The US Navy is preparing to use a new, electromagnetic system to launch jet fighters that will replace the steam-powered catapults used by the military for more than six decades.
The system is known as the Electromagnetic Aircraft Launch System (EMALS), and according to Engadget, the next-generation instrument has been equipped to the USS Gerald R. Ford after recently undergoing a successful series of land trials.
Unlike the steam catapults, which had a jerky motion that added unwelcome wear-and-tear to both the jets and the pilots, the website explained that the electromagnetic energy used by the EMALS system ensures a smooth launch of aircraft at precise speeds.
Not only does the new system guard against aircraft stress, it is adaptable enough to be used by a variety of different aircraft and in a vast array of different launch conditions. EMALS is also said to be well suited for lightweight unmanned aircraft currently used on US carriers.
Rear Adm. Thomas Moore, Program Executive Officer of the Navy’s carrier program, told Defense Tech that they plan to start launching “dead loads” into the James River in Virginia. When that happens, it will mark the first time in 60 years that something besides a steam catapult will be used to fire an aircraft off the bow of an American naval vessel.
Moore added that the first EMALS system has been under construction for several years, and that two of them have already been “completely built.” The other two are nearing completion. Below-deck EMALS equipment, including a series of transformers and rectifiers that were designed to convert and store electrical power, have already been installed, he added.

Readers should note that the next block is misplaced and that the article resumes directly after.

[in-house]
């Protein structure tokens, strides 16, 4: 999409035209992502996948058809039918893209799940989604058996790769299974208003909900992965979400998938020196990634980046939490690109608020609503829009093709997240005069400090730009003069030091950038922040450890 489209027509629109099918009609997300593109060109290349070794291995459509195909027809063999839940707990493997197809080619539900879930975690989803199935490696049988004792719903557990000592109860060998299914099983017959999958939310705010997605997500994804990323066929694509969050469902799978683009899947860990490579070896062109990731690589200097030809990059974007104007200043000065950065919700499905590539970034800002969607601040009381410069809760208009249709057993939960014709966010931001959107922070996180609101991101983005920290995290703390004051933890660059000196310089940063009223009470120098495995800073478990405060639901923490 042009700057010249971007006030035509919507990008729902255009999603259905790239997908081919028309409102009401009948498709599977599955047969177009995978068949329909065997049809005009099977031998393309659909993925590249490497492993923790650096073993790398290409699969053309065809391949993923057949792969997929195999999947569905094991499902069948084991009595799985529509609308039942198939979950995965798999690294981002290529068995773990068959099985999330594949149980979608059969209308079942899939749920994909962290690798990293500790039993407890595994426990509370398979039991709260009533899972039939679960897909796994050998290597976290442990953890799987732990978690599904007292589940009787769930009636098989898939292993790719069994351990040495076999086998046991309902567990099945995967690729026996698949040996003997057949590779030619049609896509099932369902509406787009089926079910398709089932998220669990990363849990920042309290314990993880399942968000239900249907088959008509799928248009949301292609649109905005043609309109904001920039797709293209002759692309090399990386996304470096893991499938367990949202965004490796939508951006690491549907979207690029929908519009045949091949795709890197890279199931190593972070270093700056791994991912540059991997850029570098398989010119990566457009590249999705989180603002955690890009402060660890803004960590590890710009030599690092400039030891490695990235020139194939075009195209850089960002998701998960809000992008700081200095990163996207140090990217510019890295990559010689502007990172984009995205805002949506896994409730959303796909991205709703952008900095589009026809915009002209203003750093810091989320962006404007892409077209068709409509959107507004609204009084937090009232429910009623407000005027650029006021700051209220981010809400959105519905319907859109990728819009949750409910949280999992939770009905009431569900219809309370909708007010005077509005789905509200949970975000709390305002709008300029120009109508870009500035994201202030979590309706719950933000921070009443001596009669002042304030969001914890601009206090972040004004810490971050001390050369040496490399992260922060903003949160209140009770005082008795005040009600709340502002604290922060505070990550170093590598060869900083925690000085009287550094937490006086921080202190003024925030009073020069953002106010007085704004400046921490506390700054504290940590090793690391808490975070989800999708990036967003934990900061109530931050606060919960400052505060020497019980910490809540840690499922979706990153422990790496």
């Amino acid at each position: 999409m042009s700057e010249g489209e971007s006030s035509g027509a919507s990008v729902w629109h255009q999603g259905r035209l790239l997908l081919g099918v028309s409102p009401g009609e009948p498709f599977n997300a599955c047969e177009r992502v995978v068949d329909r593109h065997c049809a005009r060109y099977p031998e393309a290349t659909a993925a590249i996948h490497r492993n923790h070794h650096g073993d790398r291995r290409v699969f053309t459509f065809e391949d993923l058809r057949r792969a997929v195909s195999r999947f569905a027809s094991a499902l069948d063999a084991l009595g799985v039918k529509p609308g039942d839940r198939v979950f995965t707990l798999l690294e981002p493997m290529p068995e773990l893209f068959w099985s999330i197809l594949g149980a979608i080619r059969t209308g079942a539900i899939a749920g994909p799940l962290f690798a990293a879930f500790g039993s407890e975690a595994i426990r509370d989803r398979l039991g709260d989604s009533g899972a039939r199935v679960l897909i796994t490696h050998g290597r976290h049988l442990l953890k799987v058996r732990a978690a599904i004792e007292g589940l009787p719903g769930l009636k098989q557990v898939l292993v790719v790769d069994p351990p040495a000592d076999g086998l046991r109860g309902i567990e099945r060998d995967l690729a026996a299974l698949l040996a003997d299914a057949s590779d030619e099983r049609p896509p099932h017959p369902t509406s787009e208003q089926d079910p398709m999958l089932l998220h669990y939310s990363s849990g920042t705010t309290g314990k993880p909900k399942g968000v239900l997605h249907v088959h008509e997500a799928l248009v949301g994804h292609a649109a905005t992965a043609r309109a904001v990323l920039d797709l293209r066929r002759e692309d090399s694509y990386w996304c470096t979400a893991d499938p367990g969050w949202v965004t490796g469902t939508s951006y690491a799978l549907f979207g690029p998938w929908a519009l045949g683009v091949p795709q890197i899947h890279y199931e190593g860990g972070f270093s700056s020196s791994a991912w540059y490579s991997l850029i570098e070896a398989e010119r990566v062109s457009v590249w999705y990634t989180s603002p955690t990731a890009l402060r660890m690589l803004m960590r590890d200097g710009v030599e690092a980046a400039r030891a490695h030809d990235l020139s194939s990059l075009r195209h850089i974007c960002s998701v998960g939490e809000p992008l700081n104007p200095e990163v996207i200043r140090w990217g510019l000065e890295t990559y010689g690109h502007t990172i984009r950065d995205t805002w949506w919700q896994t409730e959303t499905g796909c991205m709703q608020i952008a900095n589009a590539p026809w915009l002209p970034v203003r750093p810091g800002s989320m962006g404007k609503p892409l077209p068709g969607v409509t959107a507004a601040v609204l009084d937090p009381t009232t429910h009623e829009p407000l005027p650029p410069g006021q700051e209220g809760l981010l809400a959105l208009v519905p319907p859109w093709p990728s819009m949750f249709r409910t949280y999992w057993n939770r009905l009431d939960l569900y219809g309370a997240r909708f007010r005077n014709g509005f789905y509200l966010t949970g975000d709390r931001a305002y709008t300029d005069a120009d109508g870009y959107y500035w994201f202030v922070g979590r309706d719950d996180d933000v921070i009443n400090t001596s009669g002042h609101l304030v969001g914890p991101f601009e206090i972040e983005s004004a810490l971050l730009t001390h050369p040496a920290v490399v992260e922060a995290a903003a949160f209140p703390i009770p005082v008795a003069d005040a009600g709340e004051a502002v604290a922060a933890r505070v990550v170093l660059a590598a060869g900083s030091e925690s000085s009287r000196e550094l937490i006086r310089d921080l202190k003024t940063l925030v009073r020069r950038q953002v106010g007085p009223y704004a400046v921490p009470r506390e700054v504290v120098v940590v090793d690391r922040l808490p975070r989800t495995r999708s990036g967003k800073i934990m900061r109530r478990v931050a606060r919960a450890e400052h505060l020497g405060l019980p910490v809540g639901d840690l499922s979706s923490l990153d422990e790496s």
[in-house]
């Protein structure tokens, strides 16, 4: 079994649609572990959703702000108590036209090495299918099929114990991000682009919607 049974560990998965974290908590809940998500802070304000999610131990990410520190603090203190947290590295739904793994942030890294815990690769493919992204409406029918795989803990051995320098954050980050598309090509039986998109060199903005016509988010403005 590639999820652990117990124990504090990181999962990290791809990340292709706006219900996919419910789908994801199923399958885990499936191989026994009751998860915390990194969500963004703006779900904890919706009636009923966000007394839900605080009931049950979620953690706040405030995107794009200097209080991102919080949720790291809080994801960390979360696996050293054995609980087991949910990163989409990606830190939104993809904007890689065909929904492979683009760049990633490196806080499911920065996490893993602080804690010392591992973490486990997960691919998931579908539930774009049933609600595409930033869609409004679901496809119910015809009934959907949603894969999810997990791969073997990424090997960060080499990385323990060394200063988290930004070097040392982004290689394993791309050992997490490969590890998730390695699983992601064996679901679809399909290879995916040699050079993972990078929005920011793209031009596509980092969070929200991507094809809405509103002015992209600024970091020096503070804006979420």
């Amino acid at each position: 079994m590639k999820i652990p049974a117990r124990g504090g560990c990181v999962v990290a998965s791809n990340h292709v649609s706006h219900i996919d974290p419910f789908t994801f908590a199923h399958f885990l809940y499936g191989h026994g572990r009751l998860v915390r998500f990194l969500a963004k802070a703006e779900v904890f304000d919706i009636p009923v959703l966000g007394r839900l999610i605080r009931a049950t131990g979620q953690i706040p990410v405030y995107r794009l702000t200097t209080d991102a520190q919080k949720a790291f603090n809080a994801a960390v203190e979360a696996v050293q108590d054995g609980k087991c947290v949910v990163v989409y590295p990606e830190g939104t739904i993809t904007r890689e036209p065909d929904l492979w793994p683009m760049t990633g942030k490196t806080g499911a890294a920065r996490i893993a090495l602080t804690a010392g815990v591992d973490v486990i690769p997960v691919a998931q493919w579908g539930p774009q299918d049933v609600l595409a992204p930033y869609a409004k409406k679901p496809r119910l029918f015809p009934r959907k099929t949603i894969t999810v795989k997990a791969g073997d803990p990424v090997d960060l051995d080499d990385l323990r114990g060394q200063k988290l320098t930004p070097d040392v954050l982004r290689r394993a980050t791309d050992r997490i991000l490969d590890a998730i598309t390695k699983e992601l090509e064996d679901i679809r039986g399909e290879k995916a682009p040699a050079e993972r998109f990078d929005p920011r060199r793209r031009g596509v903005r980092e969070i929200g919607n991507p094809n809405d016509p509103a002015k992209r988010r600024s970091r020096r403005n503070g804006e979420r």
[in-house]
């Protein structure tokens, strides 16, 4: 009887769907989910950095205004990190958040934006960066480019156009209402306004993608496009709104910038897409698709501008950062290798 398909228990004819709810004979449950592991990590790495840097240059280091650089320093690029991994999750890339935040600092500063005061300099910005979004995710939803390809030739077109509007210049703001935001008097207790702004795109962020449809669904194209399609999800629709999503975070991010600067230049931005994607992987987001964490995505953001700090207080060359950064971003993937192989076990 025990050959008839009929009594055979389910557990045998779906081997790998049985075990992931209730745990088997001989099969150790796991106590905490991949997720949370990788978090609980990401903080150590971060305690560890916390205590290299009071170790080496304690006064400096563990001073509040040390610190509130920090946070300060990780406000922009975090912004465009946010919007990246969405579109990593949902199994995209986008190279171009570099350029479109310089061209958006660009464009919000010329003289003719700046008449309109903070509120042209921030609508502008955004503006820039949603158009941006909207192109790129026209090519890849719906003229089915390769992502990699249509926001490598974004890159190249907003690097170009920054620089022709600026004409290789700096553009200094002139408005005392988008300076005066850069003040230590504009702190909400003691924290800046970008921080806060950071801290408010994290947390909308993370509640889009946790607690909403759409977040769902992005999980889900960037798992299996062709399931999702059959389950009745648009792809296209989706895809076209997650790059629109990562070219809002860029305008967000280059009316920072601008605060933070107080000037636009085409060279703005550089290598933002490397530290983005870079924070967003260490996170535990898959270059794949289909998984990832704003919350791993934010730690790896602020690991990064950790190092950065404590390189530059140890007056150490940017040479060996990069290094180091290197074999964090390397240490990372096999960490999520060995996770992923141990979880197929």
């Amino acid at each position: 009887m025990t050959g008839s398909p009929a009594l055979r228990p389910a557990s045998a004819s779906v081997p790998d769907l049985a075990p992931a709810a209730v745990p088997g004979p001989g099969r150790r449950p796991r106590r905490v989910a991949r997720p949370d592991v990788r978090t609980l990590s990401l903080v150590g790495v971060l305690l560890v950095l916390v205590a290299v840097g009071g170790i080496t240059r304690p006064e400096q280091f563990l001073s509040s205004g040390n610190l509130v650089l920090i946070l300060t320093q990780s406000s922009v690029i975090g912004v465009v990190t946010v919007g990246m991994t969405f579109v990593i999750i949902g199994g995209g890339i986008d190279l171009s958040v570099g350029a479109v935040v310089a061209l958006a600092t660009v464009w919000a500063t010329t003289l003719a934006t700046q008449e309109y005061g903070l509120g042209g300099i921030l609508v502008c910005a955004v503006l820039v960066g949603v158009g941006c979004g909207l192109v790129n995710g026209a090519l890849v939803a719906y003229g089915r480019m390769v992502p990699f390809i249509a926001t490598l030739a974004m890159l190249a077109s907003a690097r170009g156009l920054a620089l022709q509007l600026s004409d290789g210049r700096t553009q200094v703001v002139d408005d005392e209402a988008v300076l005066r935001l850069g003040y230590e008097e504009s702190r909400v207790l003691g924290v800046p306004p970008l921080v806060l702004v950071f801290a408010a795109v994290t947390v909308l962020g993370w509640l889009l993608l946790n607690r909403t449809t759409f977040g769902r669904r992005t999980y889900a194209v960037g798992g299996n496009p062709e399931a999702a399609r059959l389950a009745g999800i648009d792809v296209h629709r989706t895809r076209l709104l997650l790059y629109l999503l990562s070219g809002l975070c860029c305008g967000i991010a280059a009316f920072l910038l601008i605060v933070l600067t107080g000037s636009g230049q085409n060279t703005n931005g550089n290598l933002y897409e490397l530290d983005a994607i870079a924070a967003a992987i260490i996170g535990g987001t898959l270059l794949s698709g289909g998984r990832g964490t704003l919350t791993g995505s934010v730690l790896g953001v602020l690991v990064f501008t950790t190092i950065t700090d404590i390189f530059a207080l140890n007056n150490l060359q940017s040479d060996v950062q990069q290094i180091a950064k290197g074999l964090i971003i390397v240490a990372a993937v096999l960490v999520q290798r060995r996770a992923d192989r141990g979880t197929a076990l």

How does it work?
The power travels through several motor generators before arriving at the launch motors on the catapults, Moore said. Unlike the pressurized steam, piston, and launch valve used by old-style catapults, the new system uses a precise amount of electrical energy designed to provide a smooth launch, minimizing stress and reducing the need for maintenance.
“By having this electrical pulse come down, you are pulling the aircraft down to the catapult to launch it. You can dial in the precise weight of the aircraft. As you accelerate the aircraft down the catapult, you can accelerate it to the precise speed it needs to launch,” the admiral explained. “By the time the aircraft gets to the catapult it is at the right speed.”
The EMALS launch system will be designed so that any of the four catapults on the ship will be able to draw power from any of the three energy storage groups on the ship, he added. The system is also undergoing extensive testing at a Naval Air Warfare Center facility in New Jersey, which Moore said will help them “identify issues in advance of installing it on the ships.”
The current plan is to use EMALS to launch F/A-18 Super Hornets, EA-18G Growlers, E2D Advanced Hawkeyes, and other craft aboard Ford-class ships. It has also been tested with the F-35 Joint Strike Fighter at the New Jersey location.